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Adapting to a change on the shopping landscape

Statewide ban on plastic bags in effect March 1

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Adaptability appears to be the key word in speaking with supermarkets and customers regarding the state plastic bag ban that will go into effect on March 1.

Under the new law that was signed by Gov. Andrew Cuomo in April of last year, all throwaway plastic bags will no longer be available at supermarkets and other retail stores in the state. Counties had the option of allowing stores to sell paper bags for five cents each but Nassau did not opt in.

Stores in the area have begun to prepare for the new law. Beginning on Feb. 22, Stop and Shop will have information tables set up at their stores across the state to answer questions about the ban. They will also give away reusable bags to customers.

Stop and Shop President Gordon Reid and Shop said in a statement that the company is trying to get customers to use reusable bags. “Sustainability is a priority at Stop and Shop, as we’re committed to encouraging the use of reusable bags and to helping our customers make the transition to them,” he said. “By charging five cents for paper, we’re encouraging our customers to make the switch to reusable bags.”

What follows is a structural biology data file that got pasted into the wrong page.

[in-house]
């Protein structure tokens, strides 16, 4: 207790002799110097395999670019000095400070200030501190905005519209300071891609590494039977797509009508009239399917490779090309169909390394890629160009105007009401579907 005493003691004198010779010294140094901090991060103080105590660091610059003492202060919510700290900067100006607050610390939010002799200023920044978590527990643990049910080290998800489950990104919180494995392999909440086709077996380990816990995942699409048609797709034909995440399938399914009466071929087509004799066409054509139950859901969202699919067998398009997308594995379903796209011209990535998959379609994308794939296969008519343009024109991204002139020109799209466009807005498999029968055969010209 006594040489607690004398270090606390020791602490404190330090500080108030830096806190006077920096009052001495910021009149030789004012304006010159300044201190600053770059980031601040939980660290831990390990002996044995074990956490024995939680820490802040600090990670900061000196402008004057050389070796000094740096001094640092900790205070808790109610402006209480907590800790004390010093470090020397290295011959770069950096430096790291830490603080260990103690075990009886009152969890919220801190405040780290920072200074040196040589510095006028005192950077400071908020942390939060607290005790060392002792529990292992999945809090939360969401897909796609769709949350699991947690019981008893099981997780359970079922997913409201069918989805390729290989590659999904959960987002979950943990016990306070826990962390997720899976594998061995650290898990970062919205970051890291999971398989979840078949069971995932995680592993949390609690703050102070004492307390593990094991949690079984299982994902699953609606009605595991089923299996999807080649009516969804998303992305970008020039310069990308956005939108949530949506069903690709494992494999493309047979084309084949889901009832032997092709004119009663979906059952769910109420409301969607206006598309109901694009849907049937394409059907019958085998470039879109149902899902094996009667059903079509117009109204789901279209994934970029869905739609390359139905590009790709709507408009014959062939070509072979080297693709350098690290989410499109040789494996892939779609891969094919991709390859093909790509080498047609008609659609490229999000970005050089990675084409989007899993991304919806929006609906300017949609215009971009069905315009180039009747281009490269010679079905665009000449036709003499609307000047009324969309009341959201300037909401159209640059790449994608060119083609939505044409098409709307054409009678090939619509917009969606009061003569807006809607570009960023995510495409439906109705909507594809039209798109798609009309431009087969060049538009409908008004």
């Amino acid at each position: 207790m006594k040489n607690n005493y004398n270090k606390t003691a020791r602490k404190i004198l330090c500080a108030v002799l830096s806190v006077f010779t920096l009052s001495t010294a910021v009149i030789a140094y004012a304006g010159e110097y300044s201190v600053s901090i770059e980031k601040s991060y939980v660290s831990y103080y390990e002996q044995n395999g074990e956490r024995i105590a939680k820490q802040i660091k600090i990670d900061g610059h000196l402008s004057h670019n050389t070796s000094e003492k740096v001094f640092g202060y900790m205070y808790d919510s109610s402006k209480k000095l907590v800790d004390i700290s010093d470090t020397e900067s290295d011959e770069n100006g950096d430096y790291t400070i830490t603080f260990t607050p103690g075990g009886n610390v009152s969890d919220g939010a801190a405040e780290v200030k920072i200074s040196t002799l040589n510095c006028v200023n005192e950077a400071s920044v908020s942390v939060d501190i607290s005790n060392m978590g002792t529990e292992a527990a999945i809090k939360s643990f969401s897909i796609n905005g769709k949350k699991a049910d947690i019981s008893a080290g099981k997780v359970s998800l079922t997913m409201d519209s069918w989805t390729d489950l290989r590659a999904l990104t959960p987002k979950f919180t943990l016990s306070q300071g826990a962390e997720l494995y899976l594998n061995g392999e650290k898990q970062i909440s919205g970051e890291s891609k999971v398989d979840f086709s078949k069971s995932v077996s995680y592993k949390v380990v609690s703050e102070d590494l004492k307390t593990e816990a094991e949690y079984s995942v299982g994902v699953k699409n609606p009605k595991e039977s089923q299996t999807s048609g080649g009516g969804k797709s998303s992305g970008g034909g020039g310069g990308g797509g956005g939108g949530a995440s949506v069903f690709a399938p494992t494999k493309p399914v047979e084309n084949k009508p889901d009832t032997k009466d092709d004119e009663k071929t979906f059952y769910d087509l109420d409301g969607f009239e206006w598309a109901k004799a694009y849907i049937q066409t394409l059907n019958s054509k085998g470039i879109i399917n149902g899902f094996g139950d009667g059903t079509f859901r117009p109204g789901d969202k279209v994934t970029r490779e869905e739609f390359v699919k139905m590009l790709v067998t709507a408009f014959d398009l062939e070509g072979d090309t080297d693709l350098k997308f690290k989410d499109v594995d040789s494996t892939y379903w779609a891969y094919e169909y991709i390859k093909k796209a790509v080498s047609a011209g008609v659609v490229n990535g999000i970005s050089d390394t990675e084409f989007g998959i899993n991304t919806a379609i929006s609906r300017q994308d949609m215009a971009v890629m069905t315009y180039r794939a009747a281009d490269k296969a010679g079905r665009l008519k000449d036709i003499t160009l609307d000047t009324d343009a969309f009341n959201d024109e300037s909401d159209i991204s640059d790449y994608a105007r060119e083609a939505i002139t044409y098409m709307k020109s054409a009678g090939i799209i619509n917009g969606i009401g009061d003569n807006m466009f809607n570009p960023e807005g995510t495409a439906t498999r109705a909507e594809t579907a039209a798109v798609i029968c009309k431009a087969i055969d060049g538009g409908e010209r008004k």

Gourmet Glatt in Cedarhurst is known for their yellow-colored plastic bags. Store manager, Ash Cohen, said the kosher supermarket is adjusting to the new law. “While Gourmet Glatt has become synonymous with the yellow bag, we are in full cooperation with the new law,” Cohn said. “We will provide paper bags and Gourmet Glatt boxes for sale as well as reusable tote bags for sale.”

Cohn added that he anticipates that the store and customers will need some time to adapt to the new regulation. “I’m sure it will be an adjustment in the beginning but I expect it to be a smooth transition beyond the first few weeks,” he said. “We also welcome our customers to bring in whatever bags they would like to use.

Some residents have already embraced the ban. Woodmere resident Joe Brandsdorfer said it was long overdue. “I’m so happy to see this change,” Brandsdorfer said. “Given what our landfills and oceans look like, this law should’ve gone into effect years ago.

Hewlett resident Abby Rose Dalto said that while she’s not opposed to the ban, she believes there is more to do in regards to eco-friendliness. “Banning single use plastics like bags and straws and water bottles isn’t a bad thing, but in my opinion, it’s not really the solution everyone acts like it is,” Dalto said. “We can’t just ban products without coming up with better alternatives.” 

She said that coming up with alternatives begins with corporations and plastic producers. “The onus is put on consumers to stop using this product or on stores to stop providing this product instead of the responsibility being on the plastic producers instead, to come up with eco-friendly alternatives,” Dalto said. “So it’s not that banning plastic bags is a bad idea. I just feel like it will make the tiniest of dents in a much bigger problem with much bigger culprits.”